Cats too played their part, and there’s no shortage of feline presence onscreen (real ones, not CG ones). As Sharpe notes, Wain’s pictures weren’t shy of having cats doing very human things, and the spirit of his offbeat work runs through the movie.
Still, whilst no budget figure has been published, this is still a modest production that juggled its resources well. “Whatever the scale of the production, you’re always trying to make the most of the means that you have. What comes with that is a certain amount of problem solving, as you adapt your plan to the reality in front of you. I felt like I was really lucky to be working with producers and heads of departments who were very good at finding ways of achieving something that felt sort of overly ambitious for out means”.
For instance, whilst the film–that was shot just before the first lockdown of 2020–takes us to New York, the production was UK-centric. Sharpe explains that for the US scenes in question, “we did a recce of the go to locations in the UK, certainly around London, and we found ourselves at Alexandra Palace”.
They were there to recce for a different part of the film, but as they explored, they found a space towards the back that they realised could double for period New York in its meatpacking district.It was duly used,and you’d be hard-pushed to notice in the film it was shot thousands of miles away from the States.
Going back to where Sharpe entered the project, he takes me right back again to the screenplay he was first given. “The first thing alongside Simon’s script that fascinated me is that at first glance, [Wain’s] cat pictures are very innocent and playful. But often there’d be a little detail or something scribbled in the description that betrays an underlying fragility and an underlying vulnerability. So I felt Louis Wain himself was creating really delightful pictures that were bringing light to many people around the UK. But I was curious where it was coming from and how he was able to do that, while going through very difficult times”.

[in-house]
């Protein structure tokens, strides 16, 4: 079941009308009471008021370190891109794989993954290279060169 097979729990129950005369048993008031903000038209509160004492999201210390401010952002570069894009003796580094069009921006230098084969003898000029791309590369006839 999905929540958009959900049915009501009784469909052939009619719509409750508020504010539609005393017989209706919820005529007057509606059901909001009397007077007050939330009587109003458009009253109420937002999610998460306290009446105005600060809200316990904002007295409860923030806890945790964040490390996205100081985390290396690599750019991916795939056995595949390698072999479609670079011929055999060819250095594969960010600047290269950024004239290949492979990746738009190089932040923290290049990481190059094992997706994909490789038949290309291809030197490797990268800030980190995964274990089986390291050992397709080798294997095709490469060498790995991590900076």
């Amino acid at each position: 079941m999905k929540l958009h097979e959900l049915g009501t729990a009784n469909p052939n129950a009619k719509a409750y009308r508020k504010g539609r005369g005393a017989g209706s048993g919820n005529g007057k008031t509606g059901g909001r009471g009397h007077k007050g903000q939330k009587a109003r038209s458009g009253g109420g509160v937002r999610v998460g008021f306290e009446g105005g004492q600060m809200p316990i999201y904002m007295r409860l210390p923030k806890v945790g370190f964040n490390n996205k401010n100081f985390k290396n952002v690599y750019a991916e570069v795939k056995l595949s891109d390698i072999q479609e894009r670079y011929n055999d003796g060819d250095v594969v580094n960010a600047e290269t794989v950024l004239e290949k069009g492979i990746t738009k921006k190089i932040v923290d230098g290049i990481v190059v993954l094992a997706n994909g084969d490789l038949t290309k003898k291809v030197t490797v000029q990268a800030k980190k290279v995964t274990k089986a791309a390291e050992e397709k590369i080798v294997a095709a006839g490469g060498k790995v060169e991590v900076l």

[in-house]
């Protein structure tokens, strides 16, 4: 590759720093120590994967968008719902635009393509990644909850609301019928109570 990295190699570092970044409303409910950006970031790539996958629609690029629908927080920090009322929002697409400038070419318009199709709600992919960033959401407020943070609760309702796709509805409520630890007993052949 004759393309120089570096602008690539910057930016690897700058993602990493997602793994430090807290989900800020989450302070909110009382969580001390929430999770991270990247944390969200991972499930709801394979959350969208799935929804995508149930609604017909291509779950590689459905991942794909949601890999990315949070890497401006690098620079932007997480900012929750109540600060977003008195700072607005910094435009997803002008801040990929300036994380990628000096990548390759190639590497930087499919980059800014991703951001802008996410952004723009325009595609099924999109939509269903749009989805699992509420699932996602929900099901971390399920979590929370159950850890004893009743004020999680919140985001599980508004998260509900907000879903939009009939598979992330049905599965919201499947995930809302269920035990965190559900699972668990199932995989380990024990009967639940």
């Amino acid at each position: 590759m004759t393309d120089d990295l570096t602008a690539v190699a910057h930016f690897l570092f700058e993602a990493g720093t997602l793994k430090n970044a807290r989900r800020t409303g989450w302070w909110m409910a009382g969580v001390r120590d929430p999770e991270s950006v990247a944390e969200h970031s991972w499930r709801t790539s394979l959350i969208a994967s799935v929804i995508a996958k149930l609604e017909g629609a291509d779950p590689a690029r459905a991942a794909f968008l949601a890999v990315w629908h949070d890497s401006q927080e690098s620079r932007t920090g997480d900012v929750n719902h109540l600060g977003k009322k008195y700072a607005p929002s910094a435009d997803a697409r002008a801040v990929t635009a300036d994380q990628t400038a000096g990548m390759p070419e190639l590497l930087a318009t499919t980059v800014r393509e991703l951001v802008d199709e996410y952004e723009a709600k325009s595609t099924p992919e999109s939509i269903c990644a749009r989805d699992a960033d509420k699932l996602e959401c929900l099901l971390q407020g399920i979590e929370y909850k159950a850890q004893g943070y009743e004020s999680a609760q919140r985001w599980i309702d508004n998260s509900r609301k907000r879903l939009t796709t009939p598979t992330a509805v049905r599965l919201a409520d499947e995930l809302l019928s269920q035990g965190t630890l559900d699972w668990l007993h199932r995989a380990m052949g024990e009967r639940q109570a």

Which brings us to another thread that runs through the film: that of mental health. Sharpe has tackled it before with the aforementioned Flowers, a show that across its three series explored some dark corners, whilst finding light too. Considering too where The Electrical Life Of Louis Wain takes us, it’s a surprisingly upbeat film. “I’ve experienced mental illness myself. But that doesn’t mind I can’t also find certain aspects of life funny”, he tells me.
“The primary influence was what we perceived to be Louis Wain’s own tone. He was diagnosed in his own lifetime, a diagnosis that’s since been questioned: some people think that he had a kind of Asperger’s or bipolar disorder. We felt it was important not to retro diagnose posthumously, to not get too clinical or medical about it. Instead, to look at the events of his life, the writing that was available to us in his journal and letters to other people, look at his art obviously. And you know, he’s probably most famous for his kaleidoscopic cats”.
You’re certainly not shortchanged on those in the film.
“I definitely wanted to try and get under his skin, and tell the story as effectively as possible”, Sharpe continues. “I guess to try to understand the world as best I could from his point of view. To find ways to let the audience get a sense of his mind, a sense of how it felt to be him in certain situations”.
The film arrived in cinemas at the start of January, with Studiocanal pushing for a theatrical bow for the movie at a time when others were abandoning release slots. It’s been muscled out a little by another Cumberbatch-headlined movie – The Power Of The Dog – yet The Electrical Life Of Louis Wain, framed in 4:3 in part to make the most of its cats (true story) is now getting a second chance with its upcoming home release.
It absolutely deserves it. The film is available on digital video on demand services now, with a DVD and Blu-ray release on March 21st. You can find out more, and order a copy, here.